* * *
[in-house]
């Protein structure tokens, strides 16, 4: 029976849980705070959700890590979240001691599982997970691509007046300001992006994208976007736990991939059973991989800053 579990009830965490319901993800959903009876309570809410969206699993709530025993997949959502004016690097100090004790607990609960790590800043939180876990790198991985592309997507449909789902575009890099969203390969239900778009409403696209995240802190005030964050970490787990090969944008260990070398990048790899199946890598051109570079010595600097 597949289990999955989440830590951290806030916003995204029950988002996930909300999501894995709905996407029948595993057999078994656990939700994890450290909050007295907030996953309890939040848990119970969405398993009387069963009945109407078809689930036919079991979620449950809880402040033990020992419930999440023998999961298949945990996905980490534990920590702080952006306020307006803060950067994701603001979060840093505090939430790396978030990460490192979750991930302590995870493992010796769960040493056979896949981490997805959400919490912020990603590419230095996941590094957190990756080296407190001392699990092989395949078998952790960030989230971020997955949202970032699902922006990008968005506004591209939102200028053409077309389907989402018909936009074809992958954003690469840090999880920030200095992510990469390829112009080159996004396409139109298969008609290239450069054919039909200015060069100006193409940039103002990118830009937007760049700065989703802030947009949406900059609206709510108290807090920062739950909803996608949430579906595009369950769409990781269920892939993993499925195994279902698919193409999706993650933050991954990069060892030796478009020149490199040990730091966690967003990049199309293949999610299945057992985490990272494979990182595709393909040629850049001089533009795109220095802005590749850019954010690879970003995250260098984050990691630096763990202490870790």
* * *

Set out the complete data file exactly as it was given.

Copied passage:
[in-house]
């Protein structure tokens, strides 16, 4: 029976849980705070959700890590979240001691599982997970691509007046300001992006994208976007736990991939059973991989800053 579990009830965490319901993800959903009876309570809410969206699993709530025993997949959502004016690097100090004790607990609960790590800043939180876990790198991985592309997507449909789902575009890099969203390969239900778009409403696209995240802190005030964050970490787990090969944008260990070398990048790899199946890598051109570079010595600097 597949289990999955989440830590951290806030916003995204029950988002996930909300999501894995709905996407029948595993057999078994656990939700994890450290909050007295907030996953309890939040848990119970969405398993009387069963009945109407078809689930036919079991979620449950809880402040033990020992419930999440023998999961298949945990996905980490534990920590702080952006306020307006803060950067994701603001979060840093505090939430790396978030990460490192979750991930302590995870493992010796769960040493056979896949981490997805959400919490912020990603590419230095996941590094957190990756080296407190001392699990092989395949078998952790960030989230971020997955949202970032699902922006990008968005506004591209939102200028053409077309389907989402018909936009074809992958954003690469840090999880920030200095992510990469390829112009080159996004396409139109298969008609290239450069054919039909200015060069100006193409940039103002990118830009937007760049700065989703802030947009949406900059609206709510108290807090920062739950909803996608949430579906595009369950769409990781269920892939993993499925195994279902698919193409999706993650933050991954990069060892030796478009020149490199040990730091966690967003990049199309293949999610299945057992985490990272494979990182595709393909040629850049001089533009795109220095802005590749850019954010690879970003995250260098984050990691630096763990202490870790």